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My husband is a writer. We've been married for several years and I've seen him go through various phases of book-obsession over various aspects of his new book ideas and the worlds that he's creating.

I'm not a writer, but I do like to support him and listen to his ideas. However, sometimes he gets really obsessed and dominates the conversation with his idea and it just takes over everything in our lives. This can be really draining for me because I'm not into it like he is.

I want to be a good partner for him, but I also want to help him understand that this is his thing and I don't want to talk about his books all day every day.

How can I be a good supportive partner for him while also helping him to find balance where writing isn't taking over absolutely everything?

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  • I think this is on topic? It's either here or interpersonal and I figured that asking a writer-specific audience would be more helpful. Also I searched in the meta and couldn't find anything addressing this kind of question, so I thought I'd give it a shot and hope you'd be nice :)
    – stanri
    Mar 5 '21 at 12:52
  • Also I'm a woman just in case anyone was confused over the name.
    – stanri
    Mar 5 '21 at 12:53
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    I’m voting to close this question because it seems heavily like an interpersonal question. If you rephrased the question to: reasons why you shouldn't obsess about writing (or something like that) it could be left open but currently, this is off-topic.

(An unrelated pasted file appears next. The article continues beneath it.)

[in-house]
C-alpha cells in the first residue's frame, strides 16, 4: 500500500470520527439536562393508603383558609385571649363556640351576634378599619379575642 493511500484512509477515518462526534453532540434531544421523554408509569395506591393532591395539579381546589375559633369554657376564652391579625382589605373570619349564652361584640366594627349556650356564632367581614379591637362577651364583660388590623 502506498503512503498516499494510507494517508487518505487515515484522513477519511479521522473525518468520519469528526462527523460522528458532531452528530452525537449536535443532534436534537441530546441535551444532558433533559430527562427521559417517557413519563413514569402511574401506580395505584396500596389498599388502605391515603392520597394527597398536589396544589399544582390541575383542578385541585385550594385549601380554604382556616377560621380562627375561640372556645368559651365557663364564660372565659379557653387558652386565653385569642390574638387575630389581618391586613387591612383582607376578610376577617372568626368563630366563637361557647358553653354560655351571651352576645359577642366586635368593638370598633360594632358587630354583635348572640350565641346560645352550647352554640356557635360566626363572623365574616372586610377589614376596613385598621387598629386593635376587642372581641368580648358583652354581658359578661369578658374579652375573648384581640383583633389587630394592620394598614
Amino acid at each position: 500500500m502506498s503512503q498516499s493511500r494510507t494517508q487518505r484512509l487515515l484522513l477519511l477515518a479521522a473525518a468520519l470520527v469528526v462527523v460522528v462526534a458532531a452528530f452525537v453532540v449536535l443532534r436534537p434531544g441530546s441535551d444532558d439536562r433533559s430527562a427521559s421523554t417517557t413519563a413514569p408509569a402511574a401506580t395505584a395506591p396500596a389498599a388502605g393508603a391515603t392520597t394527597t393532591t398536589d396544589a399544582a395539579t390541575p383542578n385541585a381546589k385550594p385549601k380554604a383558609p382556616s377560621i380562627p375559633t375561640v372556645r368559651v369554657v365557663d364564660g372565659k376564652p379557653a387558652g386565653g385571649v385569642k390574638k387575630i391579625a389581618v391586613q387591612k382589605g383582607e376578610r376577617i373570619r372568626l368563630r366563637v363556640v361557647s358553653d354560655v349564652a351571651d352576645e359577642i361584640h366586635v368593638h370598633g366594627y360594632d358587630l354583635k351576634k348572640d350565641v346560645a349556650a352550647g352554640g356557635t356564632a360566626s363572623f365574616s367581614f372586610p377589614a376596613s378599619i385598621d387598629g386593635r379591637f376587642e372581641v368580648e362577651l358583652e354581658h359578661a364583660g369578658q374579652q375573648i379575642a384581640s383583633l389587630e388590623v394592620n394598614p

– Nai45
    Mar 5 '21 at 15:01
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    I’m voting to close this question because it is a relationship question and I do not know if we have a site for that matter.
    – hszmv
    Mar 5 '21 at 15:47
  • @Nai45, thanks. I'll ask on interpersonal instead.
    – stanri
    Mar 5 '21 at 17:25
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The Elephant in the Room:

I am very sympathetic to you - not because I have a writer spouse, but because given the chance, I'd be obsessing about my latest work and talking about it constantly. Is your husband Asperger-ish? If so, this is a common issue.

I think your spouse likely cares for you and appreciates your support. BUT an obsession is something that grows to fit the size of the room it's in. Rather than allowing it to dominate everything, you probably need to set some serious guidelines about then writing can and can't be discussed. I'd select a specific hour(s?) during which you talk about his work. Outside that time, it's verboten. But give him at least SOME time for the writing. It is his passion, and he wants to share it with you.

Writing as work has no set hours. So it's up to the two of you to make rules. It's HIS work, and you can support him by letting him have time to work on it, but then designate time when work is forbidden - date time, if you like, or relationship time. Dinner is a good time, unless he loves talking about his book while eating (if so, then the rule should be he can talk but you're not required to respond). Regardless, there needs to be set time when the book is off the table. Before bed is another good time, and can help with sleep.

It's okay for you to NOT love his work. If you don't care for it, be upfront that your feelings for him are not your feelings for the book. If he can't accept that you may not be passionate about it, then he's got more serious issues. Use the beta reader justification if you need to - if you let yourself get too involved with the book as a reflection of him, you can't give useful criticism when something comes off flat. So maintain as much space as you need for your sanity, and justify it as impartiality. Unless you're prepared to go all the way down the rabbit hole with him, keep yourself as you. He loves you more than the books, and will accept it from a place of love.